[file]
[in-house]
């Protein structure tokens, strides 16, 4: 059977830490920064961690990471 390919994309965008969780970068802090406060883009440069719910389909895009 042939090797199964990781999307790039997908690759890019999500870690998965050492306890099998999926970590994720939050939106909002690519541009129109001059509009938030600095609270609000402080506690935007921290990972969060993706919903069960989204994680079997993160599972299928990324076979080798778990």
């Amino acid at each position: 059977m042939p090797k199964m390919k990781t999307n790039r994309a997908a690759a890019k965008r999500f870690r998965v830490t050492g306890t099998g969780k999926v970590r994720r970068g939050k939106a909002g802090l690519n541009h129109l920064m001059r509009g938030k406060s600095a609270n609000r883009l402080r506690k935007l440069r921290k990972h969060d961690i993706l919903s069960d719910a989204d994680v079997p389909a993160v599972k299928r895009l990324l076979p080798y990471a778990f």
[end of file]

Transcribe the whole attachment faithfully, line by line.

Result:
[in-house]
């Protein structure tokens, strides 16, 4: 059977830490920064961690990471 390919994309965008969780970068802090406060883009440069719910389909895009 042939090797199964990781999307790039997908690759890019999500870690998965050492306890099998999926970590994720939050939106909002690519541009129109001059509009938030600095609270609000402080506690935007921290990972969060993706919903069960989204994680079997993160599972299928990324076979080798778990």
């Amino acid at each position: 059977m042939p090797k199964m390919k990781t999307n790039r994309a997908a690759a890019k965008r999500f870690r998965v830490t050492g306890t099998g969780k999926v970590r994720r970068g939050k939106a909002g802090l690519n541009h129109l920064m001059r509009g938030k406060s600095a609270n609000r883009l402080r506690k935007l440069r921290k990972h969060d961690i993706l919903s069960d719910a989204d994680v079997p389909a993160v599972k299928r895009l990324l076979p080798y990471a778990f």